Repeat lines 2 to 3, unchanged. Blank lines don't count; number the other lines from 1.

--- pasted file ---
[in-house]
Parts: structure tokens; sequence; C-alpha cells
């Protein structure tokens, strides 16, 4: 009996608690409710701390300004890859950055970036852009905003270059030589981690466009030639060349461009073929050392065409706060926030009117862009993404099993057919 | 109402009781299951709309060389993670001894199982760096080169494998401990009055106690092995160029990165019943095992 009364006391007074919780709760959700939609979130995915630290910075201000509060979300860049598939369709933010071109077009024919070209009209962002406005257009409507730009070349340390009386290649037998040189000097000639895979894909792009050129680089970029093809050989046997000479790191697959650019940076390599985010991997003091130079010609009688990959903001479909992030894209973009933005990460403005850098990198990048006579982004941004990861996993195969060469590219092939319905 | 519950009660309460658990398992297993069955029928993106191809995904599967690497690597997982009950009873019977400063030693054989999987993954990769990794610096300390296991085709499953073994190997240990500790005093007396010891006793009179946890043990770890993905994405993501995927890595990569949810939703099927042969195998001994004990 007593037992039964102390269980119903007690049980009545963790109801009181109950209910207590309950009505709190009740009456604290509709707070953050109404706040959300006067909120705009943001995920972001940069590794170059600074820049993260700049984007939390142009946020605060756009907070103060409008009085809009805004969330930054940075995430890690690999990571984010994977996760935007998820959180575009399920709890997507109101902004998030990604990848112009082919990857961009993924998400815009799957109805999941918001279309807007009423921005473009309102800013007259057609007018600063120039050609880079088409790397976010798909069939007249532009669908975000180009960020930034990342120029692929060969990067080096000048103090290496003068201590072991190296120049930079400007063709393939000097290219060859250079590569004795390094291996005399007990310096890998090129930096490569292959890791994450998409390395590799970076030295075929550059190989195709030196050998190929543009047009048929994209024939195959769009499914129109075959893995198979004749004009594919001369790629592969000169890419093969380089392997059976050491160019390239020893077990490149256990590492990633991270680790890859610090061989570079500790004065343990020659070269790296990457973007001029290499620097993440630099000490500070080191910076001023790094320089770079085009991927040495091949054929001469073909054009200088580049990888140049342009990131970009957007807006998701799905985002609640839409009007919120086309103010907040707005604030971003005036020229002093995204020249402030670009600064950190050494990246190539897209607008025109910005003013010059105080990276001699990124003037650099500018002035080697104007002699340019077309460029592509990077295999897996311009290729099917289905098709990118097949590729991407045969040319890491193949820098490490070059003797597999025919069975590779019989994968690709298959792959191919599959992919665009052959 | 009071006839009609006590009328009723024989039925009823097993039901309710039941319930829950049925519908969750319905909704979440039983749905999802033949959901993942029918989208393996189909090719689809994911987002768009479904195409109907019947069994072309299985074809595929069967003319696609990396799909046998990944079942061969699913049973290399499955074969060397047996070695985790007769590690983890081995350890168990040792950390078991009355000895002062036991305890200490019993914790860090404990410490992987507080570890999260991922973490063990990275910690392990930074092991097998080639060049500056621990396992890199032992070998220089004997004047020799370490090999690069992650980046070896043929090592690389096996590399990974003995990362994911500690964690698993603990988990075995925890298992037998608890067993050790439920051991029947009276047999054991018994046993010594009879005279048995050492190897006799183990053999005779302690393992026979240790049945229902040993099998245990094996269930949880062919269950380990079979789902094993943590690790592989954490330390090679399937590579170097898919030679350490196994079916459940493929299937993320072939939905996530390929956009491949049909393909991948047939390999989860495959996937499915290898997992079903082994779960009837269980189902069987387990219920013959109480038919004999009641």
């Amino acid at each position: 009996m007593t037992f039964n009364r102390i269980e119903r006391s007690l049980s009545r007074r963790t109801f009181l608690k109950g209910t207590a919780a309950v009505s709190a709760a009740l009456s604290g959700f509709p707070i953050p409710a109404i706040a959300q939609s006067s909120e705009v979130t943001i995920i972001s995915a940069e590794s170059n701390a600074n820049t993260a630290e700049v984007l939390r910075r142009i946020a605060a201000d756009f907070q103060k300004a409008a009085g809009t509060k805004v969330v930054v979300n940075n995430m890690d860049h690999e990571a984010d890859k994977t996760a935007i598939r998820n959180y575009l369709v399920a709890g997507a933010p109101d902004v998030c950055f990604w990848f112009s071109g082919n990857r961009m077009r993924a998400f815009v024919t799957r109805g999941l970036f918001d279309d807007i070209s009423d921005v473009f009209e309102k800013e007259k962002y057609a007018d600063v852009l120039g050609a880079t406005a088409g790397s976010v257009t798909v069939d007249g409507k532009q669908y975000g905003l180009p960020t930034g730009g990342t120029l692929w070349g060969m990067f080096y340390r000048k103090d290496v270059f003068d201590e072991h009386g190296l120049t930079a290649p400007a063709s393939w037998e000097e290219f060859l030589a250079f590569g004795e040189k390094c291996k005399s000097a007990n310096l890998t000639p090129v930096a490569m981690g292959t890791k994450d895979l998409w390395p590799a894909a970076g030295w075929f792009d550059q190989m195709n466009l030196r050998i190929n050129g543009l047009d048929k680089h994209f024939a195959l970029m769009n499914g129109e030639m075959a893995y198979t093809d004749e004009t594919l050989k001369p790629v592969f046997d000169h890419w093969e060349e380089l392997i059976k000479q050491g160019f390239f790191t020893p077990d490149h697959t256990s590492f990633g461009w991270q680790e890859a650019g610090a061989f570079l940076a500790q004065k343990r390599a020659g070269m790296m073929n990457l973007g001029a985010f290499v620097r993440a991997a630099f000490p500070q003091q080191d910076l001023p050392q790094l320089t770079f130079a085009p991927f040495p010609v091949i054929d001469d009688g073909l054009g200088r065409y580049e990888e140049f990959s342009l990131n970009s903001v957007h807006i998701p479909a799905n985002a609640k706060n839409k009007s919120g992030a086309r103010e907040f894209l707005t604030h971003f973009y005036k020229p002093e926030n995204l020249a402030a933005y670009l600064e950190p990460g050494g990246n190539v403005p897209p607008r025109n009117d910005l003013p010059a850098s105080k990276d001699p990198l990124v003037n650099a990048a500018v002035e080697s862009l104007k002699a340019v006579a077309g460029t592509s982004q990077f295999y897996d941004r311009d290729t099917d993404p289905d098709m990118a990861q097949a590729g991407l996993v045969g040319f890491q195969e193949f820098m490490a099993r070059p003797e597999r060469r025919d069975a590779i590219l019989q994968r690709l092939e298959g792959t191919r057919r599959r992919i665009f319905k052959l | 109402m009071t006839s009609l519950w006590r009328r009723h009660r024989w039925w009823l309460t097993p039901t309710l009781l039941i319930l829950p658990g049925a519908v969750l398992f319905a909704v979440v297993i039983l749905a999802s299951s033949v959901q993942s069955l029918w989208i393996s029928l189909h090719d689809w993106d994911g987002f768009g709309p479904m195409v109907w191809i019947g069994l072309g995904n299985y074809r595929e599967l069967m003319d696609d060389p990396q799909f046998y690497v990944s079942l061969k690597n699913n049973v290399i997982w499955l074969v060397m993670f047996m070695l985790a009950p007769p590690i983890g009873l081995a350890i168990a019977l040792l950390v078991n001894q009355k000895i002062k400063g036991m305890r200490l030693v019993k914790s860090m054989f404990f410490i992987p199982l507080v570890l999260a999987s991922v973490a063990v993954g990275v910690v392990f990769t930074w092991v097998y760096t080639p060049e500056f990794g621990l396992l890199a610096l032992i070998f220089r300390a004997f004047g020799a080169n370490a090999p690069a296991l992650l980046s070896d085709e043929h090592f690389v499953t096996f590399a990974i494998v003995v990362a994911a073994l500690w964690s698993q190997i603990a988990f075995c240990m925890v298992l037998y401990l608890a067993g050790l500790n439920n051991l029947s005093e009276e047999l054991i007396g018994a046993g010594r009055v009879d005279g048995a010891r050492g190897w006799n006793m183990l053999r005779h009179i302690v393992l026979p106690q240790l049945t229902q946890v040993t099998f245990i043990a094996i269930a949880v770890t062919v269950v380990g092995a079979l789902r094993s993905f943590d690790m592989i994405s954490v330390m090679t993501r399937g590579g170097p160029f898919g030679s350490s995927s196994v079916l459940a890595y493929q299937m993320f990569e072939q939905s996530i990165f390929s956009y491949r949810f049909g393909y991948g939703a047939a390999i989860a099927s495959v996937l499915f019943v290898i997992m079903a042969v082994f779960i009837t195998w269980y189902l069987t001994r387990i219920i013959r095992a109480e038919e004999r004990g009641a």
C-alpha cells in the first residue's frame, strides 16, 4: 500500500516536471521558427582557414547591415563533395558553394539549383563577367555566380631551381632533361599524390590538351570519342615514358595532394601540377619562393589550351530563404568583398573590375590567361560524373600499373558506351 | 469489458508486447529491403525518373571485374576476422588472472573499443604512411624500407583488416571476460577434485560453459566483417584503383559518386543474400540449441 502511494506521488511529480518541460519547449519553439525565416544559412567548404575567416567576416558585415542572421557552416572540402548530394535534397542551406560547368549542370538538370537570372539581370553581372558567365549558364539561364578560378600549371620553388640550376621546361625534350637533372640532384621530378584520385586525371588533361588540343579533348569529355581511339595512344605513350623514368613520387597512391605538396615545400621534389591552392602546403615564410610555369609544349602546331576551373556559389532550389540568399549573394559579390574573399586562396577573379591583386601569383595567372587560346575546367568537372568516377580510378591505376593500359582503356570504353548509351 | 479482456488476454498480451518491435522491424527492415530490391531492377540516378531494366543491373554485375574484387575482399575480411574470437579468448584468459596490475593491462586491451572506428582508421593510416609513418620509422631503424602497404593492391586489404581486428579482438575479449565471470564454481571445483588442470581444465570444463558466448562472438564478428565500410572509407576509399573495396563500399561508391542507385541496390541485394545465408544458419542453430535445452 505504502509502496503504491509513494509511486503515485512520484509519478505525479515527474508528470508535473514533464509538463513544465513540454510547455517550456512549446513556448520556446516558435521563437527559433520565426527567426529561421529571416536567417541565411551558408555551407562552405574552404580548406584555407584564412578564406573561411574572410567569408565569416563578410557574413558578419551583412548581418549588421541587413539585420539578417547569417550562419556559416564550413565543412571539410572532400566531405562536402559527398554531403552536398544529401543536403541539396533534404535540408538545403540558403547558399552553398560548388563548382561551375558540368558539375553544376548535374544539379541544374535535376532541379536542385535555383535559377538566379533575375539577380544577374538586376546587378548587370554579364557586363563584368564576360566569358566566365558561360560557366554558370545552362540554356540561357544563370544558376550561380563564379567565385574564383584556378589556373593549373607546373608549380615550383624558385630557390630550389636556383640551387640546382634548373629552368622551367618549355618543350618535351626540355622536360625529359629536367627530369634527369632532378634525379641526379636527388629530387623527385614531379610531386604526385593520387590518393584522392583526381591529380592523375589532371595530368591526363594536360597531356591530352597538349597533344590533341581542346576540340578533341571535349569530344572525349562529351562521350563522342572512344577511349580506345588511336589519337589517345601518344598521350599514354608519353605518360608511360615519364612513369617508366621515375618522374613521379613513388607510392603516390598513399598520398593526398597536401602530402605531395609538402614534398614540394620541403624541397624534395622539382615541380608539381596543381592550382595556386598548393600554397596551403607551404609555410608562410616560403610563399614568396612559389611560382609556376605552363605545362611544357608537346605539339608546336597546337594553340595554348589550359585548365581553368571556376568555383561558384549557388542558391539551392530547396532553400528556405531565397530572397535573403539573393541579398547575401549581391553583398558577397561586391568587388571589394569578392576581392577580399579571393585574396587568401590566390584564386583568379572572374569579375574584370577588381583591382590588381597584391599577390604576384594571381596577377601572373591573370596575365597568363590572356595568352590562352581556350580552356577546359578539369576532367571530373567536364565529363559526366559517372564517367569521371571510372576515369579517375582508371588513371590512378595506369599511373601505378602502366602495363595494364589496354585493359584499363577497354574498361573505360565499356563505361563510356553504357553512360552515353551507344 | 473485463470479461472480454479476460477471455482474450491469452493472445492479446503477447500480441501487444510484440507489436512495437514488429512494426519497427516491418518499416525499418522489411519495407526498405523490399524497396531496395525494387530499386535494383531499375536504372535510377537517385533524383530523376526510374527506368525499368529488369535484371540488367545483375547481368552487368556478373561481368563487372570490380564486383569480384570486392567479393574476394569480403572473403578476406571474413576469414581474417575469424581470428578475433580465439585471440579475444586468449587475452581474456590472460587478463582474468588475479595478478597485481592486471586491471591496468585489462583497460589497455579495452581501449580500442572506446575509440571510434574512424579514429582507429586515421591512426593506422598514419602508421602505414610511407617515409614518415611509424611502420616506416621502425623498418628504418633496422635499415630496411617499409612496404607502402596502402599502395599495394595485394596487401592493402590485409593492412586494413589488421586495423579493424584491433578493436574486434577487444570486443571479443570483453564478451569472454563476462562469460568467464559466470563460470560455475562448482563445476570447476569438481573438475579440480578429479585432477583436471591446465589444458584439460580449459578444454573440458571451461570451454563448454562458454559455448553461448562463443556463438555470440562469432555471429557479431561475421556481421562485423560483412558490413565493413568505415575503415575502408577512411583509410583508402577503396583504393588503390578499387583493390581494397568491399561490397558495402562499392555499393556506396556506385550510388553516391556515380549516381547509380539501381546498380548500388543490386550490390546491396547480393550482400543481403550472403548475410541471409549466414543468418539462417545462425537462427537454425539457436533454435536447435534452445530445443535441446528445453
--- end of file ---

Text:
Parts: structure tokens; sequence; C-alpha cells
């Protein structure tokens, strides 16, 4: 009996608690409710701390300004890859950055970036852009905003270059030589981690466009030639060349461009073929050392065409706060926030009117862009993404099993057919 | 109402009781299951709309060389993670001894199982760096080169494998401990009055106690092995160029990165019943095992 009364006391007074919780709760959700939609979130995915630290910075201000509060979300860049598939369709933010071109077009024919070209009209962002406005257009409507730009070349340390009386290649037998040189000097000639895979894909792009050129680089970029093809050989046997000479790191697959650019940076390599985010991997003091130079010609009688990959903001479909992030894209973009933005990460403005850098990198990048006579982004941004990861996993195969060469590219092939319905 | 519950009660309460658990398992297993069955029928993106191809995904599967690497690597997982009950009873019977400063030693054989999987993954990769990794610096300390296991085709499953073994190997240990500790005093007396010891006793009179946890043990770890993905994405993501995927890595990569949810939703099927042969195998001994004990 007593037992039964102390269980119903007690049980009545963790109801009181109950209910207590309950009505709190009740009456604290509709707070953050109404706040959300006067909120705009943001995920972001940069590794170059600074820049993260700049984007939390142009946020605060756009907070103060409008009085809009805004969330930054940075995430890690690999990571984010994977996760935007998820959180575009399920709890997507109101902004998030990604990848112009082919990857961009993924998400815009799957109805999941918001279309807007009423921005473009309102800013007259057609007018600063120039050609880079088409790397976010798909069939007249532009669908975000180009960020930034990342120029692929060969990067080096000048103090290496003068201590072991190296120049930079400007063709393939000097290219060859250079590569004795390094291996005399007990310096890998090129930096490569292959890791994450998409390395590799970076030295075929550059190989195709030196050998190929543009047009048929994209024939195959769009499914129109075959893995198979004749004009594919001369790629592969000169890419093969380089392997059976050491160019390239020893077990490149256990590492990633991270680790890859610090061989570079500790004065343990020659070269790296990457973007001029290499620097993440630099000490500070080191910076001023790094320089770079085009991927040495091949054929001469073909054009200088580049990888140049342009990131970009957007807006998701799905985002609640839409009007919120086309103010907040707005604030971003005036020229002093995204020249402030670009600064950190050494990246190539897209607008025109910005003013010059105080990276001699990124003037650099500018002035080697104007002699340019077309460029592509990077295999897996311009290729099917289905098709990118097949590729991407045969040319890491193949820098490490070059003797597999025919069975590779019989994968690709298959792959191919599959992919665009052959 | 009071006839009609006590009328009723024989039925009823097993039901309710039941319930829950049925519908969750319905909704979440039983749905999802033949959901993942029918989208393996189909090719689809994911987002768009479904195409109907019947069994072309299985074809595929069967003319696609990396799909046998990944079942061969699913049973290399499955074969060397047996070695985790007769590690983890081995350890168990040792950390078991009355000895002062036991305890200490019993914790860090404990410490992987507080570890999260991922973490063990990275910690392990930074092991097998080639060049500056621990396992890199032992070998220089004997004047020799370490090999690069992650980046070896043929090592690389096996590399990974003995990362994911500690964690698993603990988990075995925890298992037998608890067993050790439920051991029947009276047999054991018994046993010594009879005279048995050492190897006799183990053999005779302690393992026979240790049945229902040993099998245990094996269930949880062919269950380990079979789902094993943590690790592989954490330390090679399937590579170097898919030679350490196994079916459940493929299937993320072939939905996530390929956009491949049909393909991948047939390999989860495959996937499915290898997992079903082994779960009837269980189902069987387990219920013959109480038919004999009641």